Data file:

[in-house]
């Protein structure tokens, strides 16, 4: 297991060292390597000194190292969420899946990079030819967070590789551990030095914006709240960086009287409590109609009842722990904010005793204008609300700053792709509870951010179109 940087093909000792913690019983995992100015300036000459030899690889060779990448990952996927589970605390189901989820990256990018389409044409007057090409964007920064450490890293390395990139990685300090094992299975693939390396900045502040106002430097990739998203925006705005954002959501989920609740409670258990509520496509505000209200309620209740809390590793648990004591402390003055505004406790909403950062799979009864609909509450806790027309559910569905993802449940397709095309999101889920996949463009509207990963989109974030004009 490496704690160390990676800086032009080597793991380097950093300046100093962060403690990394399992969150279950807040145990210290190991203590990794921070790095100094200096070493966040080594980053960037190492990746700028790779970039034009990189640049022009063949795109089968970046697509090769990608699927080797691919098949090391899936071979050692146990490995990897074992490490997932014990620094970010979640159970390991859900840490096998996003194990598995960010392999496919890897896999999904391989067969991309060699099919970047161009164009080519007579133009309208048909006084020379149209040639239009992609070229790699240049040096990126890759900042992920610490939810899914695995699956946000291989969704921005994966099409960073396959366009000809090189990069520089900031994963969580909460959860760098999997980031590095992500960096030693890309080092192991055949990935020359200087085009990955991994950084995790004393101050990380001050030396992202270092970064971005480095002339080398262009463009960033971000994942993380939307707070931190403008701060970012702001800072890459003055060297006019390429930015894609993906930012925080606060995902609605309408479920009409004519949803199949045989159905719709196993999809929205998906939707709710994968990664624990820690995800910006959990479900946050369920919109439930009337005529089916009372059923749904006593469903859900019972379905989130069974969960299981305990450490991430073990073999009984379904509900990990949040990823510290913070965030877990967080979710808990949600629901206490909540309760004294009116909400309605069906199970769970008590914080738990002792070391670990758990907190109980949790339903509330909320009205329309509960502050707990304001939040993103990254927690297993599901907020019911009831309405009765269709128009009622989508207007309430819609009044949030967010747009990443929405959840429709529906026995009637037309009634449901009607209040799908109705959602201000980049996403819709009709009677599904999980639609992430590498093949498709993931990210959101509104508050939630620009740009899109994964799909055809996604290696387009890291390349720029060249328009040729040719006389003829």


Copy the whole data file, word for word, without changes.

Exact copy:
[in-house]
């Protein structure tokens, strides 16, 4: 297991060292390597000194190292969420899946990079030819967070590789551990030095914006709240960086009287409590109609009842722990904010005793204008609300700053792709509870951010179109 940087093909000792913690019983995992100015300036000459030899690889060779990448990952996927589970605390189901989820990256990018389409044409007057090409964007920064450490890293390395990139990685300090094992299975693939390396900045502040106002430097990739998203925006705005954002959501989920609740409670258990509520496509505000209200309620209740809390590793648990004591402390003055505004406790909403950062799979009864609909509450806790027309559910569905993802449940397709095309999101889920996949463009509207990963989109974030004009 490496704690160390990676800086032009080597793991380097950093300046100093962060403690990394399992969150279950807040145990210290190991203590990794921070790095100094200096070493966040080594980053960037190492990746700028790779970039034009990189640049022009063949795109089968970046697509090769990608699927080797691919098949090391899936071979050692146990490995990897074992490490997932014990620094970010979640159970390991859900840490096998996003194990598995960010392999496919890897896999999904391989067969991309060699099919970047161009164009080519007579133009309208048909006084020379149209040639239009992609070229790699240049040096990126890759900042992920610490939810899914695995699956946000291989969704921005994966099409960073396959366009000809090189990069520089900031994963969580909460959860760098999997980031590095992500960096030693890309080092192991055949990935020359200087085009990955991994950084995790004393101050990380001050030396992202270092970064971005480095002339080398262009463009960033971000994942993380939307707070931190403008701060970012702001800072890459003055060297006019390429930015894609993906930012925080606060995902609605309408479920009409004519949803199949045989159905719709196993999809929205998906939707709710994968990664624990820690995800910006959990479900946050369920919109439930009337005529089916009372059923749904006593469903859900019972379905989130069974969960299981305990450490991430073990073999009984379904509900990990949040990823510290913070965030877990967080979710808990949600629901206490909540309760004294009116909400309605069906199970769970008590914080738990002792070391670990758990907190109980949790339903509330909320009205329309509960502050707990304001939040993103990254927690297993599901907020019911009831309405009765269709128009009622989508207007309430819609009044949030967010747009990443929405959840429709529906026995009637037309009634449901009607209040799908109705959602201000980049996403819709009709009677599904999980639609992430590498093949498709993931990210959101509104508050939630620009740009899109994964799909055809996604290696387009890291390349720029060249328009040729040719006389003829």